Thanks to David Cranor for lending his electrical engineering expertise.

Thanks to Digi-Key for sponsoring this video! Check out this project on Maker.io.

Tools used in this teardown:

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Waxed Canvas Tool Roll

This tool roll is an easy and useful sewing project that can be whipped up in an afternoon.

Thanks to Digi-Key for sponsoring this video! Check out this project on maker.io.

Materials & Supplies

For this project, you will need:

To keep up with what I’m working on, follow me on YouTubeInstagramTwitterPinterest, and subscribe to my newsletter. As an Amazon Associate I earn from qualifying purchases you make using my affiliate links.

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Raspberry Pi Smart Magic Mirror

Here’s an easy smart mirror powered by Raspberry Pi. I’m using the MagicMirror2 software with features for weather, my calendar, public transit, and any other of the hundreds of available IoT modules. I installed an old computer monitor on an articulated mount with a piece of two-way mirror glass.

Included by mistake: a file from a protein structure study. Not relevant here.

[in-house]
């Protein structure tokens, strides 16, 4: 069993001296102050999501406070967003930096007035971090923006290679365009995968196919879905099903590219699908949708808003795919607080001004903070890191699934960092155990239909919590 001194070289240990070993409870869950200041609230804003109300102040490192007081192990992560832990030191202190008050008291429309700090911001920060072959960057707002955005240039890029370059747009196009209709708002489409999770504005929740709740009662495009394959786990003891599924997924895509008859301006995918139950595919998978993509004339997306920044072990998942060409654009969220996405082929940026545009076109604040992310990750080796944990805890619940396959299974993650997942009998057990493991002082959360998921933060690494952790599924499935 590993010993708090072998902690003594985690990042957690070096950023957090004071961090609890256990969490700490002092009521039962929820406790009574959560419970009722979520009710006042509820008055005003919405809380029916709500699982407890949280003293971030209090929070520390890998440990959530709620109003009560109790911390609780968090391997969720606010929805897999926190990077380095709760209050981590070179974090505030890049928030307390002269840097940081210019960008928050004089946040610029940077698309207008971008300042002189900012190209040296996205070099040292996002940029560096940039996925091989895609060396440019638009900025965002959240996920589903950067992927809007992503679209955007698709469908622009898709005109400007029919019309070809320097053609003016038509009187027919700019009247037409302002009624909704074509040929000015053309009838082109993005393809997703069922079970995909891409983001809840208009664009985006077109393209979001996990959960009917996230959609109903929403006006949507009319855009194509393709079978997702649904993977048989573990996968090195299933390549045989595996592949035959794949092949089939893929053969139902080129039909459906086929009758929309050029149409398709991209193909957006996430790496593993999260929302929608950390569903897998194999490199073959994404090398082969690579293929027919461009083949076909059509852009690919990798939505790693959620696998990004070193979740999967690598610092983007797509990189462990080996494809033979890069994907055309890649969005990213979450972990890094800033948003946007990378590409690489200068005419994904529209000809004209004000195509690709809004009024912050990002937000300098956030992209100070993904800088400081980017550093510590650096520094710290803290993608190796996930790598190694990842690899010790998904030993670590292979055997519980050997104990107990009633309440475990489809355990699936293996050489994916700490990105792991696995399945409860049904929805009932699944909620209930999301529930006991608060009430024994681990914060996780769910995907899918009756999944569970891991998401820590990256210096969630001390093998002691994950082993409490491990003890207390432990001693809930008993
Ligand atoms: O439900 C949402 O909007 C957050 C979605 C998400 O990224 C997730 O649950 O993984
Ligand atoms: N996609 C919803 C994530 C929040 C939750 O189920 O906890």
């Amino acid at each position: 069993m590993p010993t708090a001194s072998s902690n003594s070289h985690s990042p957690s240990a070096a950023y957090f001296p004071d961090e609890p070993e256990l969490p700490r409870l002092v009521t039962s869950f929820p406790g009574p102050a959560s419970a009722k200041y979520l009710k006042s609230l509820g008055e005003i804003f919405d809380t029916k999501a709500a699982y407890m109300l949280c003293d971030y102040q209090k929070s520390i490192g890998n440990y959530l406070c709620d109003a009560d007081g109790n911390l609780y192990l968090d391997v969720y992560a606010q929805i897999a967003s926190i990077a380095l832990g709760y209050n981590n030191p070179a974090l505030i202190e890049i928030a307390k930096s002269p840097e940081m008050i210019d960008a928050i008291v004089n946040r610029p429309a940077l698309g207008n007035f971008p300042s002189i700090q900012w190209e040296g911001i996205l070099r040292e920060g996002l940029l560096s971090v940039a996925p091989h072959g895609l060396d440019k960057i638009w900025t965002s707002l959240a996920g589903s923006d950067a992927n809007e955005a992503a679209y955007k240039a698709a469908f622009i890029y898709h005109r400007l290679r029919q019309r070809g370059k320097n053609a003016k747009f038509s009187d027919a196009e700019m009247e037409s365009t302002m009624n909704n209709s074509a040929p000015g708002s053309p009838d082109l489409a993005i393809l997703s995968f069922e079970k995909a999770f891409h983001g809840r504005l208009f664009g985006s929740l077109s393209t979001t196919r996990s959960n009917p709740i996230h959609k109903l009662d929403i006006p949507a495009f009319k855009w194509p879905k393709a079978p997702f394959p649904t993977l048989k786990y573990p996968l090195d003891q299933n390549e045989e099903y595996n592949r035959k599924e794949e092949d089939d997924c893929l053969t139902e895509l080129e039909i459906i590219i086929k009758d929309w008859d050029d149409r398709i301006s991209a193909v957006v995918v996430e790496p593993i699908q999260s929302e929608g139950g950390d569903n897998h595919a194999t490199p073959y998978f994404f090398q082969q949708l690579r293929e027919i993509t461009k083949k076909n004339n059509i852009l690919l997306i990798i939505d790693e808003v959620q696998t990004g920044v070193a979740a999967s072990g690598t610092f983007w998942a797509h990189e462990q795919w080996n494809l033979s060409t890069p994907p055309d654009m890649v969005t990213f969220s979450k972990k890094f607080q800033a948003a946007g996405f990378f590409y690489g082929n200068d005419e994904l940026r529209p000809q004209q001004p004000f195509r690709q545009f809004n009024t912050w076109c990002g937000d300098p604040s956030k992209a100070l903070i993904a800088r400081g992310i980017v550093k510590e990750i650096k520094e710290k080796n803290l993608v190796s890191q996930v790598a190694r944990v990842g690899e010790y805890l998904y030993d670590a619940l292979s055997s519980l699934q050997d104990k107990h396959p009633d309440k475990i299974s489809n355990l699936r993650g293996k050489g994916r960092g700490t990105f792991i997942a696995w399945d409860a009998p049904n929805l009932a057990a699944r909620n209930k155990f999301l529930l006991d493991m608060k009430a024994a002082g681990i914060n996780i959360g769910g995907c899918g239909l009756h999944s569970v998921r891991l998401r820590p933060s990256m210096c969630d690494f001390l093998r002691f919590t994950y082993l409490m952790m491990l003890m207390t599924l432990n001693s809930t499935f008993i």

Thanks to Digi-Key for sponsoring this video! Check out this project on maker.io.

Materials and Supplies

For this project, you will need:

To keep up with what I’m working on, follow me on YouTubeInstagramTwitterPinterest, and subscribe to my newsletter. As an Amazon Associate I earn from qualifying purchases you make using my affiliate links.

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3D Enclosure and Felt Knobs for the Bitty

The Bitty is a pocket drum machine by Curious Sound Objects. I 3D printed an enclosure to help it sit flat on the table, and I encased the knobs in felt so they are soft and squishy.

Thanks to Digi-Key for sponsoring this video!

Supplies & Tools

For this project, in addition to a Bitty, you will need:

To keep up with what I’m working on, follow me on YouTubeInstagramTwitterPinterest, and subscribe to my newsletter. As an Amazon Associate I earn from qualifying purchases you make using my affiliate links.